The heatsinks are cooled with 92x25mm fans that are attached on a removable plastic stand:
BTF80/90 models use the same fan with PWM (Pulse-Width Modulation) rotation speed control option. So, the fan rotation speed is automatically adjusted in the interval between 750 and 2,500RPM (±10%) with the maximum level of noise at 27dBA and 42.8CFM airflow. BTF92 O.E. cooler got this “O.E. - Overclocker Edition” addition to its name not only due to larger size but also to the use of an advanced fan (as the manufacturer claims). Its rotation speed can be adjusted from 1,000 to 2,300RPM (±10%) thanks to the rotation speed controller bundled with the cooler. In reality the maximum fan rotation speed is much higher than the 2,300RPM claimed in the specifications. The fan can speed up to ~3,060RPM.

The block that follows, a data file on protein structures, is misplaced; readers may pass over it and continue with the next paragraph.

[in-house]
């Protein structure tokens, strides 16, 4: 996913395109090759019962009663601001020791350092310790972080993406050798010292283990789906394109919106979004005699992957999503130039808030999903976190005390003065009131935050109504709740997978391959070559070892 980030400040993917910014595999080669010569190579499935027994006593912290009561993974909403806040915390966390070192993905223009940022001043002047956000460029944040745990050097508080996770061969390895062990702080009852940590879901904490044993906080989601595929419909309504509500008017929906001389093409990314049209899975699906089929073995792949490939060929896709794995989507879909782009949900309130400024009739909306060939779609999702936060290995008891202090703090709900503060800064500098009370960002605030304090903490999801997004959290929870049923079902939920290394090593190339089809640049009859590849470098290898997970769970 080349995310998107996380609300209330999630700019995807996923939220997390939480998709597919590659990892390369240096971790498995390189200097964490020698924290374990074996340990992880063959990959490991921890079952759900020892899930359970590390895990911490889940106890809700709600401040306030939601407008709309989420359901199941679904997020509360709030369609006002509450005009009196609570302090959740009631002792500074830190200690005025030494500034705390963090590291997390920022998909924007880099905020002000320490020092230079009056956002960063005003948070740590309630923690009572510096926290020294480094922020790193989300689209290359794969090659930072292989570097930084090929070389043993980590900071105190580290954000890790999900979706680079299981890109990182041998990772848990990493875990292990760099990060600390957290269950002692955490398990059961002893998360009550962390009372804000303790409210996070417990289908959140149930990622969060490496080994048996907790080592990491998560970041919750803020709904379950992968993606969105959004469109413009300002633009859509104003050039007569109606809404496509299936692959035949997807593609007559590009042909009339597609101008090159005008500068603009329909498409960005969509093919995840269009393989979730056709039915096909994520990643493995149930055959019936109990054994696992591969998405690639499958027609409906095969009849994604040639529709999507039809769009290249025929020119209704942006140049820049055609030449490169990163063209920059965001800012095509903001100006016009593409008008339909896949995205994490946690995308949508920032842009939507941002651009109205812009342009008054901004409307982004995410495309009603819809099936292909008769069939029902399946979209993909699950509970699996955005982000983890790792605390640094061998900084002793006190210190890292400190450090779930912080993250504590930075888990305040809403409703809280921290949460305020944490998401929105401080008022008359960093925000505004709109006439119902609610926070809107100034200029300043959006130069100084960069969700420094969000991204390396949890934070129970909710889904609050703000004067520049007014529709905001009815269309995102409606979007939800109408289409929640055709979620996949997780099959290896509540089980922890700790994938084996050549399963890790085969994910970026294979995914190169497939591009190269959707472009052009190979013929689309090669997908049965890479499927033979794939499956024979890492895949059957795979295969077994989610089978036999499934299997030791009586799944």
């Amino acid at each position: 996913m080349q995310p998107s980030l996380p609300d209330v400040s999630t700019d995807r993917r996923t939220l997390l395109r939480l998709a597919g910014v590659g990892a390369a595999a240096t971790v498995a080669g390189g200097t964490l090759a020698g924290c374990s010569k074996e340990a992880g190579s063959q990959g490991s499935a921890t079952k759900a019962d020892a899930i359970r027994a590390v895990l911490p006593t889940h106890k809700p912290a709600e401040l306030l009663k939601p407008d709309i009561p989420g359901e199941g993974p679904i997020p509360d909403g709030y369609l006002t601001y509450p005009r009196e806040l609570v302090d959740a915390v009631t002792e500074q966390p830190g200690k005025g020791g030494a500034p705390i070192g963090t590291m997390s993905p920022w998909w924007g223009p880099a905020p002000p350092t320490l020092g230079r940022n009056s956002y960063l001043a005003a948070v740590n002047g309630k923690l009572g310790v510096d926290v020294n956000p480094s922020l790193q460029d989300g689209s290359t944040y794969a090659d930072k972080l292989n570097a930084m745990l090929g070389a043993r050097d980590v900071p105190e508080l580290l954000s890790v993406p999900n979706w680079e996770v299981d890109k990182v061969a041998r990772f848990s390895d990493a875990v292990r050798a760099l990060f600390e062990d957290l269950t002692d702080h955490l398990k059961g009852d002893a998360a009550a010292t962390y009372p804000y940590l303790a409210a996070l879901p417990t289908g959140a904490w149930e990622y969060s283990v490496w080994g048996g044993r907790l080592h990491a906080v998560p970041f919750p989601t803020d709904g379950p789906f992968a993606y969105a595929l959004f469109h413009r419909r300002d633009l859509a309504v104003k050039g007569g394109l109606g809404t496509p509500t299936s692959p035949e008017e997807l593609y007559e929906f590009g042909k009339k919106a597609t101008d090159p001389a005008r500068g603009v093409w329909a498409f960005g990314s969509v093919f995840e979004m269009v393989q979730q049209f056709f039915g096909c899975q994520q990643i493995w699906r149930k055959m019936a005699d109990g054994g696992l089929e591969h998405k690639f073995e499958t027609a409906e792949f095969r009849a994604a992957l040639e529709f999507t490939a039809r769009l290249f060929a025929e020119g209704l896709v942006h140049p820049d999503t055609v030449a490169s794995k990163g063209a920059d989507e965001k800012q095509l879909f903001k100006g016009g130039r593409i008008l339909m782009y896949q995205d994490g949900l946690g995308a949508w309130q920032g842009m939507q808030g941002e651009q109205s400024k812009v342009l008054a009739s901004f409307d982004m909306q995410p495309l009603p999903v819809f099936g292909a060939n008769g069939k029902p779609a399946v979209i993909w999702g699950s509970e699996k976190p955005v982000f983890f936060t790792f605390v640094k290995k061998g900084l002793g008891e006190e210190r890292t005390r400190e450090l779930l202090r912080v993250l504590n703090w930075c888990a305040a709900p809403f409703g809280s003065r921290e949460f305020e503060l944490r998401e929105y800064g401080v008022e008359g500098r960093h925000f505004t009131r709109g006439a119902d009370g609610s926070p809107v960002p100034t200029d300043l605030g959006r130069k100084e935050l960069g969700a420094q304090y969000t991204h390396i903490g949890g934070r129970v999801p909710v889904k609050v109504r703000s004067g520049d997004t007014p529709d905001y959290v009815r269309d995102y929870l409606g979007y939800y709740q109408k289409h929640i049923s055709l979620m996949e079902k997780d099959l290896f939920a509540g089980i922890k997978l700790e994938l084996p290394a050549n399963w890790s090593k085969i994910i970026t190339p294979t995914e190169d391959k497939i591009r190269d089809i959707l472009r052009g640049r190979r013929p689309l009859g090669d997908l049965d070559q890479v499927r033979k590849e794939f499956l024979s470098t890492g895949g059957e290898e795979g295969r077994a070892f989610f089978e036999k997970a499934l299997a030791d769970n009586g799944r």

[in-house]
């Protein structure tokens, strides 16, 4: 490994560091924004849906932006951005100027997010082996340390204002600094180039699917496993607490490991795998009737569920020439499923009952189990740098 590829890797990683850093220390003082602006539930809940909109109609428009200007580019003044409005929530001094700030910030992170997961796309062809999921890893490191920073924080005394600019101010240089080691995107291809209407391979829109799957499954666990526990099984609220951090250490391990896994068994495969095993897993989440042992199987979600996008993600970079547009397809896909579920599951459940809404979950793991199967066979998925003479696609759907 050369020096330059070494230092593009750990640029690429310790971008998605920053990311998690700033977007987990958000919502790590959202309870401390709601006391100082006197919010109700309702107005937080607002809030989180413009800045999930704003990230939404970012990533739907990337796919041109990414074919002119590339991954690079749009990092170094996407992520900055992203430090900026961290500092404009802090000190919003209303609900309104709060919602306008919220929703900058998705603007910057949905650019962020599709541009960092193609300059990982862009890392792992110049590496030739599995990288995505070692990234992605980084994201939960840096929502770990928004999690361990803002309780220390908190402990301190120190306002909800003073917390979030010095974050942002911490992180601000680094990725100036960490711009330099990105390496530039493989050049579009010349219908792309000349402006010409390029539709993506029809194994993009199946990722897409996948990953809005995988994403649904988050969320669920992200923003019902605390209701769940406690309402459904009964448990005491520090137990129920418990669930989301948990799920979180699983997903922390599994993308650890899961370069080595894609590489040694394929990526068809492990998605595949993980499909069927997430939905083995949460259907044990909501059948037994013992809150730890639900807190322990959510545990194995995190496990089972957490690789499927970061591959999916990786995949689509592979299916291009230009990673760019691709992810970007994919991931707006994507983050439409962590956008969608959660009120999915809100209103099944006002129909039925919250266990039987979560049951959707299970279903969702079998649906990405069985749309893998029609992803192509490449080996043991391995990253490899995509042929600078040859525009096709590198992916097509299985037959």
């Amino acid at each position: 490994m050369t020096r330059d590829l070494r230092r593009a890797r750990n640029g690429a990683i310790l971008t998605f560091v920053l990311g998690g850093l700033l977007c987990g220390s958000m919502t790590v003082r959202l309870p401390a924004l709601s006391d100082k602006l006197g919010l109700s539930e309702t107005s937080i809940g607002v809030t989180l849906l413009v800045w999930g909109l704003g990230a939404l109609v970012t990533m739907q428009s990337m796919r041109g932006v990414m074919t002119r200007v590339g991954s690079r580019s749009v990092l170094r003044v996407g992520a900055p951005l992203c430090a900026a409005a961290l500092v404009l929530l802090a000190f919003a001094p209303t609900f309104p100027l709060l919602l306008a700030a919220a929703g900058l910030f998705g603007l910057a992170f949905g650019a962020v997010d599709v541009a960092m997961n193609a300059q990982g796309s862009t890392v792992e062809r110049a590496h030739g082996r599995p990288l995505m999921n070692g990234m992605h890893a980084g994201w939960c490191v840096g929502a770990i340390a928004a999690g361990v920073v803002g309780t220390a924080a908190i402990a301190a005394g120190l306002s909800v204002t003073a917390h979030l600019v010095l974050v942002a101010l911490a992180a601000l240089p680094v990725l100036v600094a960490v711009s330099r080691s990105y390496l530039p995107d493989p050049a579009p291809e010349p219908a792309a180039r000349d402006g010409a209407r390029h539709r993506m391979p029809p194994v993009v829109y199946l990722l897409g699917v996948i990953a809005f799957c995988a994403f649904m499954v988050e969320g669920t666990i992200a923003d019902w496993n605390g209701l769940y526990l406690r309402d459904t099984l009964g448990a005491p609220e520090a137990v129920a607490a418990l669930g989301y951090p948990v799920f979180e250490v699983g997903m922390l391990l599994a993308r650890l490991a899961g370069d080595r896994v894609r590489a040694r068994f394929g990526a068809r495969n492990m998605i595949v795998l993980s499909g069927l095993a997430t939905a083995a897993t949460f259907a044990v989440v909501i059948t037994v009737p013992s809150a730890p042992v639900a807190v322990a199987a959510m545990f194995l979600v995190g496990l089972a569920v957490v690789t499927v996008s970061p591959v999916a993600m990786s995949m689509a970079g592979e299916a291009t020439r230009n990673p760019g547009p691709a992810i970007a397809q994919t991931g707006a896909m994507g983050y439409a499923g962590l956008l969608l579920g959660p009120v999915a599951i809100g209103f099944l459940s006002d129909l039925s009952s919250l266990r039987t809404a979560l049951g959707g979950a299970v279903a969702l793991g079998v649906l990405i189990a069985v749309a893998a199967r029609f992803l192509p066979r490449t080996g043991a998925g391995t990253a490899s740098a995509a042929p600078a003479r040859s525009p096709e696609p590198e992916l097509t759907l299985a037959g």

The base of both coolers is covered with transparent plastic film to protect the copper surface against scratches and other unpleasant incidents:
And there is a lot to protect here, believe me. The base is impeccably even and features remarkable mirror-shining polish:
Now I have to say a few words about the heatpipes in the heatsink base. First of all, they are arranged not linearly but alternate in pairs to ensure better distribution of the heat flow over the heatsink plate array:
Secondly, each cooler has four heatpipes, as you remember, but each heatpipes originates from the base and then returns to the same base after looping through the heatsink array:
In other words, the copper plate in the cooler base contacts eight heatpipes at once, which we haven’t ever seen before (the maximum number of heatpipes in the base we saw was 6). Here I would also like to add that each heatpipes sits in a special groove. Each heatpipe is soldered to the base. I also have to stress that the cooler is put together in a very high-quality way, features very reliable design and secure contacts between its elements.